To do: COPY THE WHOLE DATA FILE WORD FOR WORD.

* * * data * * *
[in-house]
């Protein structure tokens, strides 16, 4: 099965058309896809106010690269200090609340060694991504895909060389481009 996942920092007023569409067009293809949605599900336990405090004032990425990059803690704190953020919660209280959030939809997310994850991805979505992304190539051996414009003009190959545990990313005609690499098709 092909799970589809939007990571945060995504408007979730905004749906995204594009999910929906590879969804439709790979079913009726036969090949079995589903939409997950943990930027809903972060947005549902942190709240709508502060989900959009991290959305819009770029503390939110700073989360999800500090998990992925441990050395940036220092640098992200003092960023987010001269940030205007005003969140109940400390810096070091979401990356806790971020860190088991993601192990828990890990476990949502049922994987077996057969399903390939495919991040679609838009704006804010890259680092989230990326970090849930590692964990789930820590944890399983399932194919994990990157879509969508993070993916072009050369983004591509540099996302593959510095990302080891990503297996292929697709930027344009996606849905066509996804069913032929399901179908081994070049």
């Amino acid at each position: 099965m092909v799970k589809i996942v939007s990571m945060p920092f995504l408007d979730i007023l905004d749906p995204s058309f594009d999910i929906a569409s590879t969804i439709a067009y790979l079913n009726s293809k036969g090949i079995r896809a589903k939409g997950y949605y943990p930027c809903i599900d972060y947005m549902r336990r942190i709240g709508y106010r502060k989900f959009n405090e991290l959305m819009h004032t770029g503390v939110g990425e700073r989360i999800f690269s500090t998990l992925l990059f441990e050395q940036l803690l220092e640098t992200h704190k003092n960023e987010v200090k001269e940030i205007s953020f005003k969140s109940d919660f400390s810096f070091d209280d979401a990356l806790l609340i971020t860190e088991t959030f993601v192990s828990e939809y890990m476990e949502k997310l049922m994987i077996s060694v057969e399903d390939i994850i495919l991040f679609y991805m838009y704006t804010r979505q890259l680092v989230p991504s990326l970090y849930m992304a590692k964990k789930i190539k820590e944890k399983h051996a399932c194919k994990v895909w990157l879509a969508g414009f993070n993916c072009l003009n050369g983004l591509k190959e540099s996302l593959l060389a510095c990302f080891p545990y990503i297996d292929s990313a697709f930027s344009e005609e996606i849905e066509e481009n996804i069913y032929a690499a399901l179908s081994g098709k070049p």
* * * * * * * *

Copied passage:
[in-house]
């Protein structure tokens, strides 16, 4: 099965058309896809106010690269200090609340060694991504895909060389481009 996942920092007023569409067009293809949605599900336990405090004032990425990059803690704190953020919660209280959030939809997310994850991805979505992304190539051996414009003009190959545990990313005609690499098709 092909799970589809939007990571945060995504408007979730905004749906995204594009999910929906590879969804439709790979079913009726036969090949079995589903939409997950943990930027809903972060947005549902942190709240709508502060989900959009991290959305819009770029503390939110700073989360999800500090998990992925441990050395940036220092640098992200003092960023987010001269940030205007005003969140109940400390810096070091979401990356806790971020860190088991993601192990828990890990476990949502049922994987077996057969399903390939495919991040679609838009704006804010890259680092989230990326970090849930590692964990789930820590944890399983399932194919994990990157879509969508993070993916072009050369983004591509540099996302593959510095990302080891990503297996292929697709930027344009996606849905066509996804069913032929399901179908081994070049």
């Amino acid at each position: 099965m092909v799970k589809i996942v939007s990571m945060p920092f995504l408007d979730i007023l905004d749906p995204s058309f594009d999910i929906a569409s590879t969804i439709a067009y790979l079913n009726s293809k036969g090949i079995r896809a589903k939409g997950y949605y943990p930027c809903i599900d972060y947005m549902r336990r942190i709240g709508y106010r502060k989900f959009n405090e991290l959305m819009h004032t770029g503390v939110g990425e700073r989360i999800f690269s500090t998990l992925l990059f441990e050395q940036l803690l220092e640098t992200h704190k003092n960023e987010v200090k001269e940030i205007s953020f005003k969140s109940d919660f400390s810096f070091d209280d979401a990356l806790l609340i971020t860190e088991t959030f993601v192990s828990e939809y890990m476990e949502k997310l049922m994987i077996s060694v057969e399903d390939i994850i495919l991040f679609y991805m838009y704006t804010r979505q890259l680092v989230p991504s990326l970090y849930m992304a590692k964990k789930i190539k820590e944890k399983h051996a399932c194919k994990v895909w990157l879509a969508g414009f993070n993916c072009l003009n050369g983004l591509k190959e540099s996302l593959l060389a510095c990302f080891p545990y990503i297996d292929s990313a697709f930027s344009e005609e996606i849905e066509e481009n996804i069913y032929a690499a399901l179908s081994g098709k070049p």